Initially, the building stone used at Auchindrain came from the glacial till in and around the Township itself. This would have been the stone gathered up and set aside during the first clearance of the fields, and then stone ploughed up in the course of cultivation or excavation. It consists of boulders rounded by the action of ice and water, and has a very characteristic appearance.
At some point, the naturally-available supply of this stone was clearly exhausted, and it was then necessary for the township to obtain further supplies from elsewhere. In the South Field, the bedrock lies relatively close to the surface, whilst the natural landform provided a steep face immediately adjacent to the original line of the main road. A small quarry was then opened here: this is likely to have been after 1871, because it is not marked on the First Edition Ordnance Survey surveyed that year. The Township’s population at the time included at least one person, Neil McGugan, who was familiar with the techniques and technology involved in quarrying – in the 1860s and maybe before, he was employed as a miner at Craignure nickel and copper mine nearby, where he would have have learned skills such as drilling and blasting.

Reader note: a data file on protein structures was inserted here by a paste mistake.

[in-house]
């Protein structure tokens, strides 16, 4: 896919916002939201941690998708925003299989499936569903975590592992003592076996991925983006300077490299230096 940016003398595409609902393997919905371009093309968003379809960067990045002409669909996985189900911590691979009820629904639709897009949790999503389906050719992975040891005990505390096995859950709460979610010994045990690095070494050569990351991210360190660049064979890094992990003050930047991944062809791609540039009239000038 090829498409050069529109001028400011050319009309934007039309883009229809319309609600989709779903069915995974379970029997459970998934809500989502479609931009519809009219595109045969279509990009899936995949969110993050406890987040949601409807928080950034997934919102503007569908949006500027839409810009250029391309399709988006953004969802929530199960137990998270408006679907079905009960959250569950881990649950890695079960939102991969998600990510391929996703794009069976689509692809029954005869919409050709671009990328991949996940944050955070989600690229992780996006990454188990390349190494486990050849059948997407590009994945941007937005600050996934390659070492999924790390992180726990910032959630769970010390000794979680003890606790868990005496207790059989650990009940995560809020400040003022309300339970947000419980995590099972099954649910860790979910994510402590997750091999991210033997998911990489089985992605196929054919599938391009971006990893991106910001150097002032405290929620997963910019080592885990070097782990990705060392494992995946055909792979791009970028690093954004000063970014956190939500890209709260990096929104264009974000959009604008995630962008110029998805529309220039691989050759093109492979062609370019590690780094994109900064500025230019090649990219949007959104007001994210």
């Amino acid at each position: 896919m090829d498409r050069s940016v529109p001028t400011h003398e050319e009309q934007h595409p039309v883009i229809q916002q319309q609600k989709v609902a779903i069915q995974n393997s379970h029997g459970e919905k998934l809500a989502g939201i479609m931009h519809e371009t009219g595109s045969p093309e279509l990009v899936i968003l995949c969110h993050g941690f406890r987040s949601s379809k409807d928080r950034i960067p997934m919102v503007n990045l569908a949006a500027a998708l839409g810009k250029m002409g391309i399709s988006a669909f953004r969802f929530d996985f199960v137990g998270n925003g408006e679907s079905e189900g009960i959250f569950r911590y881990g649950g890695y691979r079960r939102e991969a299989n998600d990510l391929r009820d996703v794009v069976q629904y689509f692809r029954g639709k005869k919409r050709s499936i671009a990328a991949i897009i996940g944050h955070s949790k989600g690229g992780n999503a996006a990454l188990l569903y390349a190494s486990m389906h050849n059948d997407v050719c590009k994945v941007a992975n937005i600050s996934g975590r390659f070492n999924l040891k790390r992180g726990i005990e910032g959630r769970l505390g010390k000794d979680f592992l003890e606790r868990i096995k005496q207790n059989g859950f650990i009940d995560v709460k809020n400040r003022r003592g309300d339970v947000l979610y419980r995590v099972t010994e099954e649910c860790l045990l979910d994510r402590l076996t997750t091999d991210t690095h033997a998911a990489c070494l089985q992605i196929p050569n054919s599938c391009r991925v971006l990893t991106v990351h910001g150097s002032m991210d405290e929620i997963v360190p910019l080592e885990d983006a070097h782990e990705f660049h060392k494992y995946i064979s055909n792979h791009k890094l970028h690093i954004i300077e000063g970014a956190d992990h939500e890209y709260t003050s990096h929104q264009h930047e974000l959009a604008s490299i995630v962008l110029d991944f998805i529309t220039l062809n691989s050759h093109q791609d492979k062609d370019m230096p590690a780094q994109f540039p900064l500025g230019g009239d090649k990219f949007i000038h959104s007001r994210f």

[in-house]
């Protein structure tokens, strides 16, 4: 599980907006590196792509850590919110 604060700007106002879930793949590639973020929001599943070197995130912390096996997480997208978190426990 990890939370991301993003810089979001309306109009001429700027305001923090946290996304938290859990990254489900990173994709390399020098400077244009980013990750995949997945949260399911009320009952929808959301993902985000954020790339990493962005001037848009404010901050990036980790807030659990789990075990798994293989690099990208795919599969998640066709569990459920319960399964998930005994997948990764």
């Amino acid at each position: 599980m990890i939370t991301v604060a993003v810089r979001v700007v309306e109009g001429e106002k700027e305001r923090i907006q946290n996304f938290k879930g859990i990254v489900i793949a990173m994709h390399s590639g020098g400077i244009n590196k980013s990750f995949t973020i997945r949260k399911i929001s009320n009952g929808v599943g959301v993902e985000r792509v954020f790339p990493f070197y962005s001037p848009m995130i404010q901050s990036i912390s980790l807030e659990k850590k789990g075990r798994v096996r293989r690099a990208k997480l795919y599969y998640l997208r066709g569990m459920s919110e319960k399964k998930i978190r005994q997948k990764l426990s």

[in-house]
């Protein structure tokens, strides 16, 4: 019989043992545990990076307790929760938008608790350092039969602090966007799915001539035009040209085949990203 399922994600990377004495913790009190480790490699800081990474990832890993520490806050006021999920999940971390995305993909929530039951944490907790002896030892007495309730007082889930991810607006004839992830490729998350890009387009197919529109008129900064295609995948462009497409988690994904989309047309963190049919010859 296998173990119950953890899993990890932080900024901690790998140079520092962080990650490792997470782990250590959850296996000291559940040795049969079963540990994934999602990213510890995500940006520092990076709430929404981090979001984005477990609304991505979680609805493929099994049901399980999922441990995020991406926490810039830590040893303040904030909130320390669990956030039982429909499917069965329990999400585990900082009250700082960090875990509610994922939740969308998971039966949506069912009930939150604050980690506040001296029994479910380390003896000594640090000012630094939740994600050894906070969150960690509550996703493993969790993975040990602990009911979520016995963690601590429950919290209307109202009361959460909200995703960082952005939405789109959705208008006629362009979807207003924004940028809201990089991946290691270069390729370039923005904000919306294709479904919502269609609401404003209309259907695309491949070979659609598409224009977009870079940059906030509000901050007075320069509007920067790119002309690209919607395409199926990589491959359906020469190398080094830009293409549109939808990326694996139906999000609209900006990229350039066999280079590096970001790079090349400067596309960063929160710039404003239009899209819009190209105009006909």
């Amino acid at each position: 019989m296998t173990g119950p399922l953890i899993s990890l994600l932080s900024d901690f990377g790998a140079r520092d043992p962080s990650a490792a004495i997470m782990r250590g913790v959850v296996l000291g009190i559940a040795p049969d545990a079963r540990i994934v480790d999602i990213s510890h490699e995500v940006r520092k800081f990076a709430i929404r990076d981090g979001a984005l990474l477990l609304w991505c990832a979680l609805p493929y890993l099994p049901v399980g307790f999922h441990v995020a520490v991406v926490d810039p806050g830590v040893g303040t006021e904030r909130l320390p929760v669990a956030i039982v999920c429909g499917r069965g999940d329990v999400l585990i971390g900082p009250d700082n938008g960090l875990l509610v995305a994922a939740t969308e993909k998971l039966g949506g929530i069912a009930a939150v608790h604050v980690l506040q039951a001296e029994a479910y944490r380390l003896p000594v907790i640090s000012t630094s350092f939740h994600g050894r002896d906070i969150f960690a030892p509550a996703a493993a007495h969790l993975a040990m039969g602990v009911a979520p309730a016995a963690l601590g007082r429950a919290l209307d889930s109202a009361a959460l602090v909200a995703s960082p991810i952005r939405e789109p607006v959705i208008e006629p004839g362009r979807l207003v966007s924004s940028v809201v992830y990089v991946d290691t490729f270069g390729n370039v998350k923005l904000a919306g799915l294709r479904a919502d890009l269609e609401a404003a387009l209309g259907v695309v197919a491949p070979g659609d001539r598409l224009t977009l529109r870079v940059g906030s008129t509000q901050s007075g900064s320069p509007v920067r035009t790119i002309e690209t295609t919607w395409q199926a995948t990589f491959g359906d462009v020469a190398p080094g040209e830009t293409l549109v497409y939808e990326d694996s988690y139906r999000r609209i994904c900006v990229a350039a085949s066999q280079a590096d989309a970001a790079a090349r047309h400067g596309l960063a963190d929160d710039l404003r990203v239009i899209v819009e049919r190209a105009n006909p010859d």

The quarry is fenced around its east, south and west sides, to secure it from stock grazing in the South Field: the metal fencing materials are the same as those used along the side of the main road, and may have been erected at the same time. It is not known when the Quarry was last worked.